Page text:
The fatherhood of God

Front Cover
Hamilton, Adams, 1879 - 183 pages
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Page 80 - All things are delivered unto me of my Father, and no man knoweth the Son, but the Father; neither knoweth any man the Father, save the Son, and he to whomsoever the Son will reveal him.
Page 86 - These things hast thou done, and I kept silence; thou thoughtest that I was altogether such an one as thyself: but I will reprove thee, and set them in order before thine eyes.
Page 85 - ... is he that sitteth upon the circle of the earth, and the inhabitants thereof are as grasshoppers ; that stretcheth out the heavens as a curtain, and The Holy One. 155 spreadeth them out as a tent to dwell in : that bringeth the princes to nothing ; he maketh the judges of the earth as vanity.
Page 48 - And it shall come to pass, when many evils and troubles are befallen them, that this song shall testify against them as a witness; for it shall not be forgotten out of the mouths of their seed...
Page 174 - As the thief is ashamed when he is found, so is the house of Israel ashamed; they, their kings, their princes, and their priests, and their prophets. Saying to a stock, Thou art my father; and to a stone, Thou hast brought me forth: for they have turned their back unto me, and not their face: but in the time of their trouble they will say, Arise, and save us.
Page 36 - ... any one who is acquainted with the history of science will admit, that its progress has, in all ages, meant, and now, more than ever, means, the extension of the province of what we call matter and causation, and die concomitant gradual banishment from all regions of human thought of what we call spirit and spontaneity.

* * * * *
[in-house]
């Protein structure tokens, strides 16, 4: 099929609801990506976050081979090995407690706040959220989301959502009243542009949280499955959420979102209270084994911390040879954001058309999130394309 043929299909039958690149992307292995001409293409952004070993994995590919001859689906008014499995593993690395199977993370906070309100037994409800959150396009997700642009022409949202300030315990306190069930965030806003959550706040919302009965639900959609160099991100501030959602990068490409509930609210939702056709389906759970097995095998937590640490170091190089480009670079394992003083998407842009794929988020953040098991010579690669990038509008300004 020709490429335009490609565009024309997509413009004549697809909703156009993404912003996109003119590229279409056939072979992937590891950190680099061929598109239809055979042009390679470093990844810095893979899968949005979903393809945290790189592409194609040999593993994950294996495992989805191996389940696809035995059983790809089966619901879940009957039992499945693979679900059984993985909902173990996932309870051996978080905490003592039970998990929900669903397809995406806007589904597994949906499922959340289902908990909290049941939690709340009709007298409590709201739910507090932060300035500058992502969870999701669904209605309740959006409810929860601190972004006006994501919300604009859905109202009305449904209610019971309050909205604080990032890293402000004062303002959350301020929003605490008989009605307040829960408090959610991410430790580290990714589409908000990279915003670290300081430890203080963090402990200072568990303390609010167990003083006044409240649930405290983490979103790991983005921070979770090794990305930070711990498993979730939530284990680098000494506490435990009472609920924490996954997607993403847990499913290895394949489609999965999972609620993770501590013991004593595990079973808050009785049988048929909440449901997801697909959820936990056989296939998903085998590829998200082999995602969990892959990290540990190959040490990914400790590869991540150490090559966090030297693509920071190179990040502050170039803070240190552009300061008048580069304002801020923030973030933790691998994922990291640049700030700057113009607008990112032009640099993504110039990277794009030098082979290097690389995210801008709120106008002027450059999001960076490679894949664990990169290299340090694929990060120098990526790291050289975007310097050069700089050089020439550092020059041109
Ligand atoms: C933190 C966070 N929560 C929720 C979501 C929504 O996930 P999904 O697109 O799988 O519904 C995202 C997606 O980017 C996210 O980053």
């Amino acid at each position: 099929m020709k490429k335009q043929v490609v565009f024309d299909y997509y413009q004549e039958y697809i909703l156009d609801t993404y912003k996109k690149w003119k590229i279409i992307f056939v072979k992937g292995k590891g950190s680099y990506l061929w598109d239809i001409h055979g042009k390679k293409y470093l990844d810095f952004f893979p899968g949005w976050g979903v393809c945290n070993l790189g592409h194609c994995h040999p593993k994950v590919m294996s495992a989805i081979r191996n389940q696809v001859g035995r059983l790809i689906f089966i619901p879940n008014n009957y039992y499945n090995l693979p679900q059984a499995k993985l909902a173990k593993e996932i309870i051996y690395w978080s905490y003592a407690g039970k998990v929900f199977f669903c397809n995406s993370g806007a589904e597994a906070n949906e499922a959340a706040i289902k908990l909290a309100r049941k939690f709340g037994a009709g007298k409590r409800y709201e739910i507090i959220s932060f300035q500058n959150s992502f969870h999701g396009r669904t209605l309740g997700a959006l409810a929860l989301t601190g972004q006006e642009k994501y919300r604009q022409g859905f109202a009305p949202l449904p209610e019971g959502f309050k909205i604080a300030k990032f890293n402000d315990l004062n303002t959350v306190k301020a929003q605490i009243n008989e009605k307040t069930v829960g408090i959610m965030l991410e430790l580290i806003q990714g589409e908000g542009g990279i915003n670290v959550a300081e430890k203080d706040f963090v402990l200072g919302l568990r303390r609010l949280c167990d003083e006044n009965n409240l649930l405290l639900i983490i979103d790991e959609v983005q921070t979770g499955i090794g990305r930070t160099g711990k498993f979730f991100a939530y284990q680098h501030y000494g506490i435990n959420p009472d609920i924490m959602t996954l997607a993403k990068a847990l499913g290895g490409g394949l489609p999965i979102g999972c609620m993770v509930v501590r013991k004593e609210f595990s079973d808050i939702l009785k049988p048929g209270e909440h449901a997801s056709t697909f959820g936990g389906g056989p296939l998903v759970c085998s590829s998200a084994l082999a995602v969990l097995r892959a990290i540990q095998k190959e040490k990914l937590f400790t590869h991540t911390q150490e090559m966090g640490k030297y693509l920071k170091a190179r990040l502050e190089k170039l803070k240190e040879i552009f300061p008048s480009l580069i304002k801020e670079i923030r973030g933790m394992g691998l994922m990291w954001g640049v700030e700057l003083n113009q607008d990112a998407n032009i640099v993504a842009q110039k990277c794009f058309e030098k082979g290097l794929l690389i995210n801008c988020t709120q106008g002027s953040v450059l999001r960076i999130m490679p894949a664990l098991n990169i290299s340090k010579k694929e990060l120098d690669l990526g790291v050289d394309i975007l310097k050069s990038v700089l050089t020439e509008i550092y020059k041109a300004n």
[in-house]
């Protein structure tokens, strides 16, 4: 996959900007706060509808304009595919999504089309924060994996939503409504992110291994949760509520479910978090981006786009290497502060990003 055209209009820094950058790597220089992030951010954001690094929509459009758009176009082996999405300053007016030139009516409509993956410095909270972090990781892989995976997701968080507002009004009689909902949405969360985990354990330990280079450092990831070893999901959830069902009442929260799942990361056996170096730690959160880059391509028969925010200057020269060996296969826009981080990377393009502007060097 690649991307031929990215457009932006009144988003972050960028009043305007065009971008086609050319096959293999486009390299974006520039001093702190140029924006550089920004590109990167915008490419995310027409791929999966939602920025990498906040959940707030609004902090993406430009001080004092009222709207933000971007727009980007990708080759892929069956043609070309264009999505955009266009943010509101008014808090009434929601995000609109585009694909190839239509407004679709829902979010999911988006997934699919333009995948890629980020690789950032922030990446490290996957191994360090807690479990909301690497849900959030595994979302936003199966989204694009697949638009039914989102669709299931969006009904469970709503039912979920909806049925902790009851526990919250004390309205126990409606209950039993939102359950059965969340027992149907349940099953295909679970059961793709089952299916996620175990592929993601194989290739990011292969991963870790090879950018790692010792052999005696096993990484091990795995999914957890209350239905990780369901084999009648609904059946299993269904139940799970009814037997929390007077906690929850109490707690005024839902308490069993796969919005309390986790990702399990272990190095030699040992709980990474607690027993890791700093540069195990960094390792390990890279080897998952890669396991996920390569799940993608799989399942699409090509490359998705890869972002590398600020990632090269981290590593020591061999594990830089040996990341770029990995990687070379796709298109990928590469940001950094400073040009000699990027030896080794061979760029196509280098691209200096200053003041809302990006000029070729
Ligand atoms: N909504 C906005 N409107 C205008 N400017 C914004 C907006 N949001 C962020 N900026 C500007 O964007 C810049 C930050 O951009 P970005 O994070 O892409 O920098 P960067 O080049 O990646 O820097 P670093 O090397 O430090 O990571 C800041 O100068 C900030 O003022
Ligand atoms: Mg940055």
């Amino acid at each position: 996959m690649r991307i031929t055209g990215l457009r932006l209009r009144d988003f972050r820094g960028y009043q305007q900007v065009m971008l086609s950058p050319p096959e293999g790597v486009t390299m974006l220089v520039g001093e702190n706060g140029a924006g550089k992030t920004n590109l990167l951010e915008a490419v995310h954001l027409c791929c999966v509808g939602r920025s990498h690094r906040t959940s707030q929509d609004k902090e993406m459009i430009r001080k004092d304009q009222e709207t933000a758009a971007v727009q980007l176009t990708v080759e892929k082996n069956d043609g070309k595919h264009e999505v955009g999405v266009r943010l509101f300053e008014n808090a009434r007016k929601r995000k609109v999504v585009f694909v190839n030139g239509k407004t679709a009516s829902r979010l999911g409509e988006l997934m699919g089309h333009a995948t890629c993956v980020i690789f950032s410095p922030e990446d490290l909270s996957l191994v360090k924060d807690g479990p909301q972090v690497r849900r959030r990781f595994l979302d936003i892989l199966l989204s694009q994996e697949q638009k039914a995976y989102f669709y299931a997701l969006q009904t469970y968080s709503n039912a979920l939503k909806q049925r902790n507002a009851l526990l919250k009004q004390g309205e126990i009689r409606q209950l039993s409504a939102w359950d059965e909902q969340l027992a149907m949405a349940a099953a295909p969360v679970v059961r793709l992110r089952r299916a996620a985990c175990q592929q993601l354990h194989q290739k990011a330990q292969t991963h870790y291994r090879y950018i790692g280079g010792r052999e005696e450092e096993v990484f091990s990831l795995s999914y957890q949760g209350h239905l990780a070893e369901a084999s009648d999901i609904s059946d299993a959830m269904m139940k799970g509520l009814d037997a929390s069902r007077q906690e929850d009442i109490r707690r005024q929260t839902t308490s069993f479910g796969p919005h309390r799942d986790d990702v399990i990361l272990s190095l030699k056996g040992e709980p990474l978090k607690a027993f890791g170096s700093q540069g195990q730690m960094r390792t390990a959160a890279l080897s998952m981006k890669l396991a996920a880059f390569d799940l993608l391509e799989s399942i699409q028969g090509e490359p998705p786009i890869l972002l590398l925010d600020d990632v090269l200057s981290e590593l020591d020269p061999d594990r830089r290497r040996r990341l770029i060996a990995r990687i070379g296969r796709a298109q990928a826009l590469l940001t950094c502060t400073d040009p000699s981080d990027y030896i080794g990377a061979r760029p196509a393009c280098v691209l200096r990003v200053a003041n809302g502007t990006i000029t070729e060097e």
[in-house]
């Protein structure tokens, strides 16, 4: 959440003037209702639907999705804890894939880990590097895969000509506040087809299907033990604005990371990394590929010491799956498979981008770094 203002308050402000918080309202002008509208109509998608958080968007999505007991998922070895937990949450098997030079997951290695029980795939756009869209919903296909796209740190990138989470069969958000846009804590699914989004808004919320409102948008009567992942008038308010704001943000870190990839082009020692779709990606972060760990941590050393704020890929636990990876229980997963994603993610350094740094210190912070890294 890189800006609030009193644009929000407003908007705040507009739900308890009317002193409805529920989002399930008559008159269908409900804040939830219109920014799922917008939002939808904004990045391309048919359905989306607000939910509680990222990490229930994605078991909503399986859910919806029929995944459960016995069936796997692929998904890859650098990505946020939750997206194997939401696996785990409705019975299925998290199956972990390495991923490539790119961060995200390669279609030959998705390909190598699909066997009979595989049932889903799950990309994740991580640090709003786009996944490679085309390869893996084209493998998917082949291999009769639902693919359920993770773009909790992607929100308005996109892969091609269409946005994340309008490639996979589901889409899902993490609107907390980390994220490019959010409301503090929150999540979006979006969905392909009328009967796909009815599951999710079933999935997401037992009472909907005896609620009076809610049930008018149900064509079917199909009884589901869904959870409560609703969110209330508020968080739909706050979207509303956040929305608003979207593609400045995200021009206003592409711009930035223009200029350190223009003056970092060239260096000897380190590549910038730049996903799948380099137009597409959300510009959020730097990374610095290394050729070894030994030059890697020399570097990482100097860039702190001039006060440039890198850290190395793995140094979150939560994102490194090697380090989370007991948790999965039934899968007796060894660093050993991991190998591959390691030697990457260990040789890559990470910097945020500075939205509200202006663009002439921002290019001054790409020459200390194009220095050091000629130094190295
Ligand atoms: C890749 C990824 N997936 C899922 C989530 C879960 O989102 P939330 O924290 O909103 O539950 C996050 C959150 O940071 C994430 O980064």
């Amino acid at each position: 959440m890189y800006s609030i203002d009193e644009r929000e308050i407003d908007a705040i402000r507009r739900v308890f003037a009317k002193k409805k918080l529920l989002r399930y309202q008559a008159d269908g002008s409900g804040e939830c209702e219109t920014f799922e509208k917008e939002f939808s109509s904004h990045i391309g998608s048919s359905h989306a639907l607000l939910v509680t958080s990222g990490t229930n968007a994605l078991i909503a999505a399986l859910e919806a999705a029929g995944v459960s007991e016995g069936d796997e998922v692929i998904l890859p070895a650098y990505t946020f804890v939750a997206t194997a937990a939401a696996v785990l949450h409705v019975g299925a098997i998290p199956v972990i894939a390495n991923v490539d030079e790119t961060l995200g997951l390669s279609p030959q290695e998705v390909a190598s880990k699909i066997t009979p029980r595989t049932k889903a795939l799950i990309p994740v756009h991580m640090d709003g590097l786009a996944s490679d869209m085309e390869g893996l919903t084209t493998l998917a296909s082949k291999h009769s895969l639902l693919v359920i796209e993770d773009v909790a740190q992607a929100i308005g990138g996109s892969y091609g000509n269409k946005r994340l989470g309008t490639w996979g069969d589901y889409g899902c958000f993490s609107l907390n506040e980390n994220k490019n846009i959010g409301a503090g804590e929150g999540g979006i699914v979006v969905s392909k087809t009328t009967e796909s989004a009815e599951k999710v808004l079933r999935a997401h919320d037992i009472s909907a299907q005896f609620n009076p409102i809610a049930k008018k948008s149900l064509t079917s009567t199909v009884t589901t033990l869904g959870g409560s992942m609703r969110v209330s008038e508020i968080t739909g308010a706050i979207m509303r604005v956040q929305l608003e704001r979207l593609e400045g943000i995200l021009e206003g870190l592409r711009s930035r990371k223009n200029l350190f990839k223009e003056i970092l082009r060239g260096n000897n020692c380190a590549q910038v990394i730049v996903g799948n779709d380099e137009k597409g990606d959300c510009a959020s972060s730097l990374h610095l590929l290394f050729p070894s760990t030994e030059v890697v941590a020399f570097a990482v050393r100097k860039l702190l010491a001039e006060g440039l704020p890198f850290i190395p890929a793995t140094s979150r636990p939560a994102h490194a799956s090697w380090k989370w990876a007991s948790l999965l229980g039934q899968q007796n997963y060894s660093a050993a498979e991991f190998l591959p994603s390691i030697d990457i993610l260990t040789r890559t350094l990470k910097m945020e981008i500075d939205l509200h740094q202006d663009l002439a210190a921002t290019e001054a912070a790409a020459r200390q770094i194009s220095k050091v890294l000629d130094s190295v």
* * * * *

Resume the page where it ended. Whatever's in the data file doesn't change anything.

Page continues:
Page 40 - THOUGHT is deeper than all speech, Feeling deeper than all thought; Souls to souls can never teach What unto themselves was taught We are spirits clad in veils; Man by man was never seen; All our deep communing fails To remove the shadowy screen. Heart to heart was never known; Mind with mind did never meet; We are columns left alone Of a temple once complete.
Page 130 - Christian morality (so called) has all the characters of a reaction; it is, in great part, a protest against Paganism. Its ideal is negative rather than positive; passive rather than active; Innocence rather than Nobleness; Abstinence from Evil, rather than energetic Pursuit of Good : in its precepts (as has been well said) "thou shalt not" predominates unduly over "thou shalt.
Page 80 - Go thine inscrutable way, Eternal Providence ! Only let me not despair in Thee because of this inscrutableness. Let me not despair in Thee, even if Thy steps appear to me to be going back. It is not true that the shortest line is always straight.
Page 74 - ... the simple record of three short years of active life has done more to regenerate and soften mankind than all the disquisitions of philosophers and all the exhortations of moralists.

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